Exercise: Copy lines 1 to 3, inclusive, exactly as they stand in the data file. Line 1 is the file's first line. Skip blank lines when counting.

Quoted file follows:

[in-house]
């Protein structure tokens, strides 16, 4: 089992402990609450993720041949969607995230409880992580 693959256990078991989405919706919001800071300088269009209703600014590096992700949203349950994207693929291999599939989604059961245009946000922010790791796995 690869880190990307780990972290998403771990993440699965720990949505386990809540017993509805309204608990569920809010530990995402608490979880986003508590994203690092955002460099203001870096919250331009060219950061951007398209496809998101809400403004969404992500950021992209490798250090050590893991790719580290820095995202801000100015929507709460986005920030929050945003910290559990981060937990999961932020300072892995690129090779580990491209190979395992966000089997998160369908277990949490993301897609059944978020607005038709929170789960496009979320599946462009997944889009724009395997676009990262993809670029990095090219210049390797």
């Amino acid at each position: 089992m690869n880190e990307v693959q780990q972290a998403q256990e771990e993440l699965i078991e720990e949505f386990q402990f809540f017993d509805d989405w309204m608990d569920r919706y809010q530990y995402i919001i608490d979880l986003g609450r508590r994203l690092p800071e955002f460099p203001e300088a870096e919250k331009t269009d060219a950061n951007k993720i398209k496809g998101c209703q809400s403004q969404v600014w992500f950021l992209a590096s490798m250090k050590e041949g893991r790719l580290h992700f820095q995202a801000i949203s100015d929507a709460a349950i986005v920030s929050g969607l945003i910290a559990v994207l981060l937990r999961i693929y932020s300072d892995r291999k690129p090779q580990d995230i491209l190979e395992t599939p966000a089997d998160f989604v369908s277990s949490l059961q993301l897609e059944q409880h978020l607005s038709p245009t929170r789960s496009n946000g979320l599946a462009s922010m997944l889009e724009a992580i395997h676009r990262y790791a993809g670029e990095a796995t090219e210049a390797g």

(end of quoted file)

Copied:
[in-house]
């Protein structure tokens, strides 16, 4: 089992402990609450993720041949969607995230409880992580 693959256990078991989405919706919001800071300088269009209703600014590096992700949203349950994207693929291999599939989604059961245009946000922010790791796995 690869880190990307780990972290998403771990993440699965720990949505386990809540017993509805309204608990569920809010530990995402608490979880986003508590994203690092955002460099203001870096919250331009060219950061951007398209496809998101809400403004969404992500950021992209490798250090050590893991790719580290820095995202801000100015929507709460986005920030929050945003910290559990981060937990999961932020300072892995690129090779580990491209190979395992966000089997998160369908277990949490993301897609059944978020607005038709929170789960496009979320599946462009997944889009724009395997676009990262993809670029990095090219210049390797």
């Amino acid at each position: 089992m690869n880190e990307v693959q780990q972290a998403q256990e771990e993440l699965i078991e720990e949505f386990q402990f809540f017993d509805d989405w309204m608990d569920r919706y809010q530990y995402i919001i608490d979880l986003g609450r508590r994203l690092p800071e955002f460099p203001e300088a870096e919250k331009t269009d060219a950061n951007k993720i398209k496809g998101c209703q809400s403004q969404v600014w992500f950021l992209a590096s490798m250090k050590e041949g893991r790719l580290h992700f820095q995202a801000i949203s100015d929507a709460a349950i986005v920030s929050g969607l945003i910290a559990v994207l981060l937990r999961i693929y932020s300072d892995r291999k690129p090779q580990d995230i491209l190979e395992t599939p966000a089997d998160f989604v369908s277990s949490l059961q993301l897609e059944q409880h978020l607005s038709p245009t929170r789960s496009n946000g979320l599946a462009s922010m997944l889009e724009a992580i395997h676009r990262y790791a993809g670029e990095a796995t090219e210049a390797g």